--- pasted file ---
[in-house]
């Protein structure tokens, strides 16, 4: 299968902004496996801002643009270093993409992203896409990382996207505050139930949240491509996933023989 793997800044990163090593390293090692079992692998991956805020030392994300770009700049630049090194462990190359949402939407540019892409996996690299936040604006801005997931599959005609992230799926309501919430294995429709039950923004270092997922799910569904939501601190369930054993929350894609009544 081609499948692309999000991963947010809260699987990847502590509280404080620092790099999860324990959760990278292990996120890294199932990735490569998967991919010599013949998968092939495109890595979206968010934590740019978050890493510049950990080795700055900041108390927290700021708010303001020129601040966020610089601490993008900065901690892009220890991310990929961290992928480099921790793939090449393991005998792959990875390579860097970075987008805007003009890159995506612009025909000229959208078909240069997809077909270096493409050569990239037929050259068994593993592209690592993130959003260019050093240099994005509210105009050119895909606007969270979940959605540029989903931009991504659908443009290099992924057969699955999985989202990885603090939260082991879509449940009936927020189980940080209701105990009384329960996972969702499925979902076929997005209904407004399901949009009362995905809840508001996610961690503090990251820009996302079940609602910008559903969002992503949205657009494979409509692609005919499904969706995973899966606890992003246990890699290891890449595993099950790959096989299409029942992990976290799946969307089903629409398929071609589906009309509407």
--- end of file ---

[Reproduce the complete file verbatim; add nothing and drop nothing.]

[in-house]
């Protein structure tokens, strides 16, 4: 299968902004496996801002643009270093993409992203896409990382996207505050139930949240491509996933023989 793997800044990163090593390293090692079992692998991956805020030392994300770009700049630049090194462990190359949402939407540019892409996996690299936040604006801005997931599959005609992230799926309501919430294995429709039950923004270092997922799910569904939501601190369930054993929350894609009544 081609499948692309999000991963947010809260699987990847502590509280404080620092790099999860324990959760990278292990996120890294199932990735490569998967991919010599013949998968092939495109890595979206968010934590740019978050890493510049950990080795700055900041108390927290700021708010303001020129601040966020610089601490993008900065901690892009220890991310990929961290992928480099921790793939090449393991005998792959990875390579860097970075987008805007003009890159995506612009025909000229959208078909240069997809077909270096493409050569990239037929050259068994593993592209690592993130959003260019050093240099994005509210105009050119895909606007969270979940959605540029989903931009991504659908443009290099992924057969699955999985989202990885603090939260082991879509449940009936927020189980940080209701105990009384329960996972969702499925979902076929997005209904407004399901949009009362995905809840508001996610961690503090990251820009996302079940609602910008559903969002992503949205657009494979409509692609005919499904969706995973899966606890992003246990890699290891890449595993099950790959096989299409029942992990976290799946969307089903629409398929071609589906009309509407």